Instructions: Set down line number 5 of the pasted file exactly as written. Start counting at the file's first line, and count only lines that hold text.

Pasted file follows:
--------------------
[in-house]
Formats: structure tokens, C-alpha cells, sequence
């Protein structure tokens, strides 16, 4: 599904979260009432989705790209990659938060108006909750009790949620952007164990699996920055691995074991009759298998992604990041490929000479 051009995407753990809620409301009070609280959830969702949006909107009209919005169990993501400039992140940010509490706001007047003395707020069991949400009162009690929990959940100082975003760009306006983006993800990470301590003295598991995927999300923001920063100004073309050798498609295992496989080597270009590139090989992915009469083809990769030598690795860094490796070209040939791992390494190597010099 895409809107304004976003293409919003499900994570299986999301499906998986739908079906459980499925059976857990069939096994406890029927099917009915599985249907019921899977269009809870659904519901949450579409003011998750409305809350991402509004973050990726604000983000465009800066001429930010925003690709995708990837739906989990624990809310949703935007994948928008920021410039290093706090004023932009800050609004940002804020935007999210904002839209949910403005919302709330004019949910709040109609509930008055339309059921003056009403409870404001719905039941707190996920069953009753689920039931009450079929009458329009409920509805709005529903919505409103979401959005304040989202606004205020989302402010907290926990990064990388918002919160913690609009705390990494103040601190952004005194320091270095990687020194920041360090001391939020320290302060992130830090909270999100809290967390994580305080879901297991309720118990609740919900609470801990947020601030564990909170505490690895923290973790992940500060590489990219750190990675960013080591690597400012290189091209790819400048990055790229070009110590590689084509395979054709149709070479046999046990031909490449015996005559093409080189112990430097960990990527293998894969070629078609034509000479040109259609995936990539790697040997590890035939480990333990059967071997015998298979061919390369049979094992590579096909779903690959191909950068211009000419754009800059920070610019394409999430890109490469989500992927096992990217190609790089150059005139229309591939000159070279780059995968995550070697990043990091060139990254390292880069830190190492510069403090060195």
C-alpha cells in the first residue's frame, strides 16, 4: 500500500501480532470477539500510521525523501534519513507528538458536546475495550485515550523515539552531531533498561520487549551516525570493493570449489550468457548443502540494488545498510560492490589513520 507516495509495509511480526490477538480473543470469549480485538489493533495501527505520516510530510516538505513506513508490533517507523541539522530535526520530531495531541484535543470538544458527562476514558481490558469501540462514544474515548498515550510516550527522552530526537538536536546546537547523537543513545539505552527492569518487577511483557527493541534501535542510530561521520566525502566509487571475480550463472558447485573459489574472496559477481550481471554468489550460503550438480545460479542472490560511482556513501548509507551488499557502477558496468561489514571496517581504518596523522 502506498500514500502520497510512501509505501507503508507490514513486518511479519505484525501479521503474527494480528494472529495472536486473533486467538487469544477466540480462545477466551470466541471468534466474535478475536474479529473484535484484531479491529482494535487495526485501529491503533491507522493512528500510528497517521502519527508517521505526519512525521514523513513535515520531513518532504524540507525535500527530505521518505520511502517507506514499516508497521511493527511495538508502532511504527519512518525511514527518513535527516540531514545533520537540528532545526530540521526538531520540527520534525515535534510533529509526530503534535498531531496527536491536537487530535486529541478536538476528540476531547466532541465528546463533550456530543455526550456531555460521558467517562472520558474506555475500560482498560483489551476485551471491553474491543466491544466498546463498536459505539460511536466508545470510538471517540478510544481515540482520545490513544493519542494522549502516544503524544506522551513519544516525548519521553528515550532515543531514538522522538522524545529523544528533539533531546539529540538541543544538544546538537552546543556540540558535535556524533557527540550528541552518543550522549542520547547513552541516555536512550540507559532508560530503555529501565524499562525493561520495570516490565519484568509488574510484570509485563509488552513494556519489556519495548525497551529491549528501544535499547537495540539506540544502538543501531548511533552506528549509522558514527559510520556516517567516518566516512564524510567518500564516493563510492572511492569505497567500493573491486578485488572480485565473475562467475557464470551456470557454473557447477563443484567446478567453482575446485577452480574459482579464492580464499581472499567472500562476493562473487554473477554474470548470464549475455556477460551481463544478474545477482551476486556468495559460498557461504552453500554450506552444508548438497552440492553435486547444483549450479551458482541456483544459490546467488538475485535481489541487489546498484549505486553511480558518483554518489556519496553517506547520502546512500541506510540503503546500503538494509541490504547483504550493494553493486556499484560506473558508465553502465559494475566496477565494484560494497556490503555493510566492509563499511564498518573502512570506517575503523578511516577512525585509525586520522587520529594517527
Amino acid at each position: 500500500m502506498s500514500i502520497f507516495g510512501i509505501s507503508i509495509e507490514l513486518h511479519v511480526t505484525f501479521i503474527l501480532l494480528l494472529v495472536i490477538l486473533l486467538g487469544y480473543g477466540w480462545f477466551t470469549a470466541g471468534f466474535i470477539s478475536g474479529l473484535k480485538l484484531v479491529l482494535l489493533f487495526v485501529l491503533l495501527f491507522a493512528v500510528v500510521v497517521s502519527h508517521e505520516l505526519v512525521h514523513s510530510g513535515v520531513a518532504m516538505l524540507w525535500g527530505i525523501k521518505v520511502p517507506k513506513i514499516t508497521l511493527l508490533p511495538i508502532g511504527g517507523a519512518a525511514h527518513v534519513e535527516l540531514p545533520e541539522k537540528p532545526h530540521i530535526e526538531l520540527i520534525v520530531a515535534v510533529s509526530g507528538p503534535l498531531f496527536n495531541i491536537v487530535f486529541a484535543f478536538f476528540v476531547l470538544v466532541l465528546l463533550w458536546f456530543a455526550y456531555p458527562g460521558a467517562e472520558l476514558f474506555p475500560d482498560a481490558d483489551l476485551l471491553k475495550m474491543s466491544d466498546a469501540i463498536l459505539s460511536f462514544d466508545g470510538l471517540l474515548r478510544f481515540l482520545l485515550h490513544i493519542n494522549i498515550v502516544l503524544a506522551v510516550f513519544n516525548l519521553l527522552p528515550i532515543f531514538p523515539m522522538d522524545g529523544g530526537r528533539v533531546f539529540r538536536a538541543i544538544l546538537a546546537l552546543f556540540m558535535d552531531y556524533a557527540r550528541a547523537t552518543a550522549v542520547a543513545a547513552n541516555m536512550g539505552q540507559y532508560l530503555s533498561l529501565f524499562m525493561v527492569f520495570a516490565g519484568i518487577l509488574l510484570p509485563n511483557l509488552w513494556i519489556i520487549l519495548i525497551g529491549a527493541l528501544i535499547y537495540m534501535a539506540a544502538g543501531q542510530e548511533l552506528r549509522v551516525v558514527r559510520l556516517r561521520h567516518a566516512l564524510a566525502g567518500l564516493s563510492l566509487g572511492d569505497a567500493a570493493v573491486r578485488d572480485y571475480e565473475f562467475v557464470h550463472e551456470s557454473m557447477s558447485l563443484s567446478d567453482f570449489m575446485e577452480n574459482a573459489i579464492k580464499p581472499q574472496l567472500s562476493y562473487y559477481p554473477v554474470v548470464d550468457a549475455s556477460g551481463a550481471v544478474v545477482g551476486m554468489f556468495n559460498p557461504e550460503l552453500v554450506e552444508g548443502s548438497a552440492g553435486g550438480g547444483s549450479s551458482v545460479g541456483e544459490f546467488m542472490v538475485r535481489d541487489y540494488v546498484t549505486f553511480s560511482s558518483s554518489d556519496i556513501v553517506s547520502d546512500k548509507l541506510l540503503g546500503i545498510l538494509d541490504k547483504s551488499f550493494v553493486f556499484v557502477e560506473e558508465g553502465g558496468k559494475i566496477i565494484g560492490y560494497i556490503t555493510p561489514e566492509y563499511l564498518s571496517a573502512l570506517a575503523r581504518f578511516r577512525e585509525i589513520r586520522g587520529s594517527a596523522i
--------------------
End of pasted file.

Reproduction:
Amino acid at each position: 500500500m502506498s500514500i502520497f507516495g510512501i509505501s507503508i509495509e507490514l513486518h511479519v511480526t505484525f501479521i503474527l501480532l494480528l494472529v495472536i490477538l486473533l486467538g487469544y480473543g477466540w480462545f477466551t470469549a470466541g471468534f466474535i470477539s478475536g474479529l473484535k480485538l484484531v479491529l482494535l489493533f487495526v485501529l491503533l495501527f491507522a493512528v500510528v500510521v497517521s502519527h508517521e505520516l505526519v512525521h514523513s510530510g513535515v520531513a518532504m516538505l524540507w525535500g527530505i525523501k521518505v520511502p517507506k513506513i514499516t508497521l511493527l508490533p511495538i508502532g511504527g517507523a519512518a525511514h527518513v534519513e535527516l540531514p545533520e541539522k537540528p532545526h530540521i530535526e526538531l520540527i520534525v520530531a515535534v510533529s509526530g507528538p503534535l498531531f496527536n495531541i491536537v487530535f486529541a484535543f478536538f476528540v476531547l470538544v466532541l465528546l463533550w458536546f456530543a455526550y456531555p458527562g460521558a467517562e472520558l476514558f474506555p475500560d482498560a481490558d483489551l476485551l471491553k475495550m474491543s466491544d466498546a469501540i463498536l459505539s460511536f462514544d466508545g470510538l471517540l474515548r478510544f481515540l482520545l485515550h490513544i493519542n494522549i498515550v502516544l503524544a506522551v510516550f513519544n516525548l519521553l527522552p528515550i532515543f531514538p523515539m522522538d522524545g529523544g530526537r528533539v533531546f539529540r538536536a538541543i544538544l546538537a546546537l552546543f556540540m558535535d552531531y556524533a557527540r550528541a547523537t552518543a550522549v542520547a543513545a547513552n541516555m536512550g539505552q540507559y532508560l530503555s533498561l529501565f524499562m525493561v527492569f520495570a516490565g519484568i518487577l509488574l510484570p509485563n511483557l509488552w513494556i519489556i520487549l519495548i525497551g529491549a527493541l528501544i535499547y537495540m534501535a539506540a544502538g543501531q542510530e548511533l552506528r549509522v551516525v558514527r559510520l556516517r561521520h567516518a566516512l564524510a566525502g567518500l564516493s563510492l566509487g572511492d569505497a567500493a570493493v573491486r578485488d572480485y571475480e565473475f562467475v557464470h550463472e551456470s557454473m557447477s558447485l563443484s567446478d567453482f570449489m575446485e577452480n574459482a573459489i579464492k580464499p581472499q574472496l567472500s562476493y562473487y559477481p554473477v554474470v548470464d550468457a549475455s556477460g551481463a550481471v544478474v545477482g551476486m554468489f556468495n559460498p557461504e550460503l552453500v554450506e552444508g548443502s548438497a552440492g553435486g550438480g547444483s549450479s551458482v545460479g541456483e544459490f546467488m542472490v538475485r535481489d541487489y540494488v546498484t549505486f553511480s560511482s558518483s554518489d556519496i556513501v553517506s547520502d546512500k548509507l541506510l540503503g546500503i545498510l538494509d541490504k547483504s551488499f550493494v553493486f556499484v557502477e560506473e558508465g553502465g558496468k559494475i566496477i565494484g560492490y560494497i556490503t555493510p561489514e566492509y563499511l564498518s571496517a573502512l570506517a575503523r581504518f578511516r577512525e585509525i589513520r586520522g587520529s594517527a596523522i